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This code compiles a set by way of hash keys of the unique basename stubs in a set of paths.

%stubs = map { $f=basename $_; $f =~ /^([A-Za-z]+[0-9]+)\./ ; $1=>() } @pathlist;

Why do I need the $f references here? I thought I'd be ok with:

%stubs = map { basename; /^([A-Za-z]+[0-9]+)\./; $1=>() } @pathlist;

But I get no match. Am I not permitted to modify $_ in the map block?



For those wondering what the code is doing:

For each $path (@pathlist), it's getting the basename, matching the first letter-number sequence, and then returning the first bracket match as the key on an empty list value. Example:

/some/dir/foo123.adfjijoijb
/some/dir/foo123.oibhobihe
/some/dir/bar789.popjpoj

returns

foo123 => ()
bar789 => ()

After which I use the keys of the map as the set of values so process.

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1  
I wonder about the $1=>() construct -- it returns 1-element list, and you're assigning to a hash so you must have an even-sized list. Try it: perl -MData::Dumper -we 'my %hash = map { /(\d+)/; $1 => () } 1..5; print Dumper(\%hash)' –  Dallaylaen May 19 '11 at 7:55
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3 Answers

basename does not default to acting on $_. But you can match against its return value instead of using $f:

%stubs = map { basename($_) =~ /^([A-Za-z]+[0-9]+)\./; $1 => undef } @pathlist;

Note that () in a list doesn't produce an element, it just flattens to nothing; you have to provide a value, even if only undef. With $1 => (), map iterations would alternate producing a key and a value for %stubs.

It's good to always check that your regex succeed before using $1:

%stubs = map { basename($_) =~ /^([A-Za-z]+[0-9]+)\./ ? ($1 => undef) : () } @pathlist;

though if you don't mind the hash values being the empty string instead of undef, you can just make the regex match return the desired list:

%stubs = map { basename($_) =~ /^([A-Za-z]+[0-9]+)()\./ } @pathlist;
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1  
+1 for the /(something)()/ trick! –  Dallaylaen May 19 '11 at 8:11
1  
@Dallaylaen: it occurs to me that you can do undef too: /(something)()??/ –  ysth May 19 '11 at 8:59
    
Excellent answer. The hash is merely there to produce set behaviour, i.e. to get unique stubs. Is there any rule about which functions default to acting on $_ and which don't? –  Phil H May 19 '11 at 9:53
1  
@Phil H: most library functions (as opposed to builtins) do not default to $_ (though there are some that do); for builtins, the ones where it makes any sense to default to $_ (though some were only made to recently, in 5.10: readpipe, unpack, and mkdir) –  ysth May 19 '11 at 14:27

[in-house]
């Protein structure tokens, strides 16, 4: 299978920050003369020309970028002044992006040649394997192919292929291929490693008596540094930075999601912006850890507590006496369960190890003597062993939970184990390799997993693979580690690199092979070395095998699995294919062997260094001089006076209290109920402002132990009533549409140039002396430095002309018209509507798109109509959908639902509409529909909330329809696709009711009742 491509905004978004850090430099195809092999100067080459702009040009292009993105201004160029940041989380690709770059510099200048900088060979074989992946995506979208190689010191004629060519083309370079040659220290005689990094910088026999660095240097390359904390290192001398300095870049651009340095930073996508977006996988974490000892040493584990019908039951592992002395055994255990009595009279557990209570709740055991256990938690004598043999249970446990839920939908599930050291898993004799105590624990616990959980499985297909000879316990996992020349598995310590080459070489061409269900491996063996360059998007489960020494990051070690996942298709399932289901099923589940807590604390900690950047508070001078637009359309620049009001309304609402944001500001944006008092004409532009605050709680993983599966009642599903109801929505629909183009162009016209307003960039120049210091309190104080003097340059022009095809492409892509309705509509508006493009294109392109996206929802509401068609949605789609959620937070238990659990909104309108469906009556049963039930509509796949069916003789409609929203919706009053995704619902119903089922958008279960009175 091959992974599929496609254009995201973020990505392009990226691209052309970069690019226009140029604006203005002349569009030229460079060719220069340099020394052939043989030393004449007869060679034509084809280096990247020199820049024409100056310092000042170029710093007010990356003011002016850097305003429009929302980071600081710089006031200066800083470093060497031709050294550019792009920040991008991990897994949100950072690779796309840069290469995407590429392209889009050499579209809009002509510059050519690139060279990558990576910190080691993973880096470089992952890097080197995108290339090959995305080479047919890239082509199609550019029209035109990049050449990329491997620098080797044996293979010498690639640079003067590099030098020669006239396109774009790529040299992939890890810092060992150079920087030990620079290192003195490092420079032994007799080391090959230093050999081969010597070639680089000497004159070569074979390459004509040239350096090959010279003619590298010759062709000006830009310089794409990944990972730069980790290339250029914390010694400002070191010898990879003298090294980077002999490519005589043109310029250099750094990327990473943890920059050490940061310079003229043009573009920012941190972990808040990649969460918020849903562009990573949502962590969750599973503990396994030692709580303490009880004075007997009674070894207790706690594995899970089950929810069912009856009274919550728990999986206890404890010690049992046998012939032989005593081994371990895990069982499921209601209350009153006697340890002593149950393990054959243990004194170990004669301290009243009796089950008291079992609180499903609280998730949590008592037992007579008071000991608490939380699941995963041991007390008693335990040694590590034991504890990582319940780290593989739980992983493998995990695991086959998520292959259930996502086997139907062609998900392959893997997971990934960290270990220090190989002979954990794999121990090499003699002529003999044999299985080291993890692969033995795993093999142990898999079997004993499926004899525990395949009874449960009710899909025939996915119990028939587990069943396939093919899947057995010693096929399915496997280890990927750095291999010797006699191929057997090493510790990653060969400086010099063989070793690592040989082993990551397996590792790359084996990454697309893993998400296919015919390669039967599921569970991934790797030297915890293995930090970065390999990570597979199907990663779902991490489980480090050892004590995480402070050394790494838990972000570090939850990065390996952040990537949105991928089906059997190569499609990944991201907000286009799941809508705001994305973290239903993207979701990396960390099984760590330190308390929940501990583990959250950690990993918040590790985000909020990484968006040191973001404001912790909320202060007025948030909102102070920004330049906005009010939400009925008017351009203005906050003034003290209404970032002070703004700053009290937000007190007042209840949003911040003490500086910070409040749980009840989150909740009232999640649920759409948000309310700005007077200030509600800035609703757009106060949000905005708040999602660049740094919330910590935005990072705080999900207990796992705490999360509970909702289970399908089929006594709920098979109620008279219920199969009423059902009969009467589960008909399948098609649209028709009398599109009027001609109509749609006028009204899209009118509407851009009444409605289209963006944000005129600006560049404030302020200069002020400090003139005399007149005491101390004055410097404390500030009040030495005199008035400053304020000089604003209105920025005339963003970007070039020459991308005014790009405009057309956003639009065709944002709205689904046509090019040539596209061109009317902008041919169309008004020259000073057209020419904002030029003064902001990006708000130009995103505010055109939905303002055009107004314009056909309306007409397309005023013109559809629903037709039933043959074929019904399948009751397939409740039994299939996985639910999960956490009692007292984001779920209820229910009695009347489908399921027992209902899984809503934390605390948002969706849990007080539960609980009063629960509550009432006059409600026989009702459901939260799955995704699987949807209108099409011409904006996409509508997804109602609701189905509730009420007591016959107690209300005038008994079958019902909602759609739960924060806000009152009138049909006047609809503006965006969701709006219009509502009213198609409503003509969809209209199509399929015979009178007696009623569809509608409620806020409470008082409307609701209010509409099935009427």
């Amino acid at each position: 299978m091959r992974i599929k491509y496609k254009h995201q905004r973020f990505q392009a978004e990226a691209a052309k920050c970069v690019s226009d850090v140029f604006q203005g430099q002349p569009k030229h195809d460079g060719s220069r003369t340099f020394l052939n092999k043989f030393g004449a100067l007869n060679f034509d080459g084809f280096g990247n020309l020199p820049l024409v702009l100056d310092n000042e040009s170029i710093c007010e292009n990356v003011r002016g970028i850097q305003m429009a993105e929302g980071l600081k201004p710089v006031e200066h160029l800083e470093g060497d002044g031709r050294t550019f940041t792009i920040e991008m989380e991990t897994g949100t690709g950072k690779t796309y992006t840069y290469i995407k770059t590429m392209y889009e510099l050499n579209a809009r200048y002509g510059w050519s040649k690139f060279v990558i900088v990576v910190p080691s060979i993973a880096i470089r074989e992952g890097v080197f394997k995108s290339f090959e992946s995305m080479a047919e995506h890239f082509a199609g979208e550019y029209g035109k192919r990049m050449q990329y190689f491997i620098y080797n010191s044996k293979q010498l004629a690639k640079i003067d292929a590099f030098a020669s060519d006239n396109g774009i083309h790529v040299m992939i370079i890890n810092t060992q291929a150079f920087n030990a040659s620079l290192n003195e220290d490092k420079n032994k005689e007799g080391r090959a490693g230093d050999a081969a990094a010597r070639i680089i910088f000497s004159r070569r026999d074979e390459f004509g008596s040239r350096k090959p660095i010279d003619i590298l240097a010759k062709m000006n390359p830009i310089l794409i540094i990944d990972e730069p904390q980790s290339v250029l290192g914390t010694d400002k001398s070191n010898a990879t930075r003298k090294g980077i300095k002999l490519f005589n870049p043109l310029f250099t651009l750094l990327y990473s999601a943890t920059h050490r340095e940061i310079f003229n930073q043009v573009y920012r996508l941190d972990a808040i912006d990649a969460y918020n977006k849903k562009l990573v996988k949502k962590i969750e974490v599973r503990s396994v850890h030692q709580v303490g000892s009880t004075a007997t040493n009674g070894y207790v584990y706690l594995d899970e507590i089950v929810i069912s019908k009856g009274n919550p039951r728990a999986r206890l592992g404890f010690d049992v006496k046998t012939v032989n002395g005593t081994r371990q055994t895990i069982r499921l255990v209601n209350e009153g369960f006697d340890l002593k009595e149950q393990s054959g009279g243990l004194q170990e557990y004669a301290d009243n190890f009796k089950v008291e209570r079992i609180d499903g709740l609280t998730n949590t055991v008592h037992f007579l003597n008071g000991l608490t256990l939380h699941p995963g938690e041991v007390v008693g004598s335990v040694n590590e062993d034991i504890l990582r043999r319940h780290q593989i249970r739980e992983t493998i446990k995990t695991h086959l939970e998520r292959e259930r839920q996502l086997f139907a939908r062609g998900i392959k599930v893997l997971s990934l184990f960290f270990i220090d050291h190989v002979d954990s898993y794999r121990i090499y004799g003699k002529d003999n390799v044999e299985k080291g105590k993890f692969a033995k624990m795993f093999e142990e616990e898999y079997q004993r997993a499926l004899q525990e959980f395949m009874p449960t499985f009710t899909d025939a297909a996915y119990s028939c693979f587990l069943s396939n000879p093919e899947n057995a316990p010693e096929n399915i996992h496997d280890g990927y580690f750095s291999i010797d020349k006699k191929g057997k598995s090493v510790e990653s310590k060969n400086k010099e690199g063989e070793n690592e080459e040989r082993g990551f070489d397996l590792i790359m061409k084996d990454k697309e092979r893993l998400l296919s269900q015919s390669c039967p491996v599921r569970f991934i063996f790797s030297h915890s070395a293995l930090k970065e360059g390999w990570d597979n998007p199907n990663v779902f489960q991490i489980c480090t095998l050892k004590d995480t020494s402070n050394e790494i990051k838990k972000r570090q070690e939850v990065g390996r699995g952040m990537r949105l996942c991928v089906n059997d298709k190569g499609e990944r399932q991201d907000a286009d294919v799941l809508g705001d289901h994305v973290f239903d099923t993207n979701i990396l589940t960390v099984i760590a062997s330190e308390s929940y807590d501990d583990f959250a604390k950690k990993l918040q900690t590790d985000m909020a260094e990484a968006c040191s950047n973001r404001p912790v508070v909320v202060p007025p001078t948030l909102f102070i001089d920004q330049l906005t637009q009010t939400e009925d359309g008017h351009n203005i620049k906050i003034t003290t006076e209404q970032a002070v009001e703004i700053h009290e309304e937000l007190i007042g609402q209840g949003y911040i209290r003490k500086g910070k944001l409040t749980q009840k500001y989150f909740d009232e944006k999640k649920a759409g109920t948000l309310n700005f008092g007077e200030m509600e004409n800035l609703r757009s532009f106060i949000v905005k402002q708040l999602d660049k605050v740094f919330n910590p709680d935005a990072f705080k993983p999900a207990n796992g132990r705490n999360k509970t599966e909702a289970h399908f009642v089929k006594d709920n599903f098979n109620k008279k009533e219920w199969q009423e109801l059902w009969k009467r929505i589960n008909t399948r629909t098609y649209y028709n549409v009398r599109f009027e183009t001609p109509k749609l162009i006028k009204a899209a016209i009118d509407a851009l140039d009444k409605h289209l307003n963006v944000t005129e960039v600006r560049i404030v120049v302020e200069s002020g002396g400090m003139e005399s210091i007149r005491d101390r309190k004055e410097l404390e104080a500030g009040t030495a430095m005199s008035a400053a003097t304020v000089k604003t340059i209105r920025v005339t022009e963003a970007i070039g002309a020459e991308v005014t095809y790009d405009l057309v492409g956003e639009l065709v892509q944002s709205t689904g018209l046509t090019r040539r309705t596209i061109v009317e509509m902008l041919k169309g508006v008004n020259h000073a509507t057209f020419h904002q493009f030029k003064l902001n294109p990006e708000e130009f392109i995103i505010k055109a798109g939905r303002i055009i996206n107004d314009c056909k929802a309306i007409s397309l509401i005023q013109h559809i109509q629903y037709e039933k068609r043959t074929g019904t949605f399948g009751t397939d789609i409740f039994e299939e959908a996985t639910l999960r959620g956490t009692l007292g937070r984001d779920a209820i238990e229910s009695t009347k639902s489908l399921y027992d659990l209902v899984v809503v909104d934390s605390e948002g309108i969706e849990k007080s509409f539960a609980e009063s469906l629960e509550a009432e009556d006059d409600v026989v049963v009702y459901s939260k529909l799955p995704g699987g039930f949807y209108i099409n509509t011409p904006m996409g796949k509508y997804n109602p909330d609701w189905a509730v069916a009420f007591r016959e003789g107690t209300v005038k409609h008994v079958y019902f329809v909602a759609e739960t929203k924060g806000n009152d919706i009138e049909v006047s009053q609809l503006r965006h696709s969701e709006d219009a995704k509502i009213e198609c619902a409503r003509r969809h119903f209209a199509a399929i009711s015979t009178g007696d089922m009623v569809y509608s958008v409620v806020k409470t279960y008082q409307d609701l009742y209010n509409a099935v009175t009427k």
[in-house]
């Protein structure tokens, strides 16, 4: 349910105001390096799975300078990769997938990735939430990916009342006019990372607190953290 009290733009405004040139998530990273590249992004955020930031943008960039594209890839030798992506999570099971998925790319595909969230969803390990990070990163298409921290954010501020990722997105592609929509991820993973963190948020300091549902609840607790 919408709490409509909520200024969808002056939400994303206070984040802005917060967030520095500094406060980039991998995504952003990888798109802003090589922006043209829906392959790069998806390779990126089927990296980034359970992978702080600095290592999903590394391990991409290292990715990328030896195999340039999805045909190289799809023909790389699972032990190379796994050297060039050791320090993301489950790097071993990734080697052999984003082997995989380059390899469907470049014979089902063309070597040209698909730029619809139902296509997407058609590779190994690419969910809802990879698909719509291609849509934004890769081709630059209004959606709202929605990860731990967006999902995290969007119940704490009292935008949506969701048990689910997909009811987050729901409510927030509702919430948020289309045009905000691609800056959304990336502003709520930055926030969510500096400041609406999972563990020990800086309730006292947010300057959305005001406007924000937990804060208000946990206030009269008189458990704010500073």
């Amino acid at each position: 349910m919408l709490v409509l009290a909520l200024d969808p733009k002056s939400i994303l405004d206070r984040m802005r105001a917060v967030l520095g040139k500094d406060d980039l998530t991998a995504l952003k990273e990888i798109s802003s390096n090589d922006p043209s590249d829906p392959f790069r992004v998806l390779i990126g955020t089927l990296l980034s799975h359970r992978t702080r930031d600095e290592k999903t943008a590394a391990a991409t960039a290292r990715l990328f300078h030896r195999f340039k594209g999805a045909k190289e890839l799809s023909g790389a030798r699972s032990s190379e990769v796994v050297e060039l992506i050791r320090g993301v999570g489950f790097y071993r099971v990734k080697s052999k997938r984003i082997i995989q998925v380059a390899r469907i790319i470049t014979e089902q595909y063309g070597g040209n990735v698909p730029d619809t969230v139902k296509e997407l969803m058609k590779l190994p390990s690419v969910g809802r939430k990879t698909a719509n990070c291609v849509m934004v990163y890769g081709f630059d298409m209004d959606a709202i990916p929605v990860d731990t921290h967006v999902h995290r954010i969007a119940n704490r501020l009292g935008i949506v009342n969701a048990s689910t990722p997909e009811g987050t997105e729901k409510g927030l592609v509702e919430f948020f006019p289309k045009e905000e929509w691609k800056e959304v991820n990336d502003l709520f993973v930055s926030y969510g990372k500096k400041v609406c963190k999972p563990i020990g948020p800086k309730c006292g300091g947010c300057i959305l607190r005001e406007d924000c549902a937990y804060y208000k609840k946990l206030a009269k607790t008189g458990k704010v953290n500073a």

To further explain why you should check that the regex succeeds, consider what happens if it doesn't: A regex match sets the global $1, should the regex not find a match, $1 will still contain the results of the previous match! –  Joel Berger May 19 '11 at 17:12
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In map and grep, $_ is an alias for the values in the array. If you modify them, you actually modify the values in the array. This is probably not what you want and probably what is going wrong, but to debug print keys %stubs and @pathlist afterwards in both cases and let us know what it says.

Also: File::Basename's basename does not implicitly work on $_. It generates an error for me.

#!/usr/bin/perl
use feature say;
use File::Basename;

@pathlist=("/some/dir/foo123.adfjijoijb","/some/dir/foo123.oibhobihe","/some/dir/bar789.popjpoj");
%stubs1 = map { $f=basename $_; $f =~ /^([A-Za-z]+[0-9]+)\./ ; $1=>() } @pathlist;
say join(',',keys %stubs1);
say "---";
say join(',',@pathlist);
say "---";

%stubs = map { $_=basename $_; /^([A-Za-z]+[0-9]+)\./; $1=>() } @pathlist;
say join(',',keys %stubs);
say "---";
say join(',',@pathlist);
say "---";

%stubs = map {basename; /^([A-Za-z]+[0-9]+)\./; $1=>() } @pathlist;
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Ah, I forgot that $_ is an alias. In this circumstance, it wouldn't matter as @pathlist is a throwaway list anyway. –  Phil H May 19 '11 at 9:57
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Alternate implementation:

my %stubs =
   map { $_ => undef }
   map { basename($_) =~ /^([A-Za-z]+[0-9]+)\./ }
   @pathlist;
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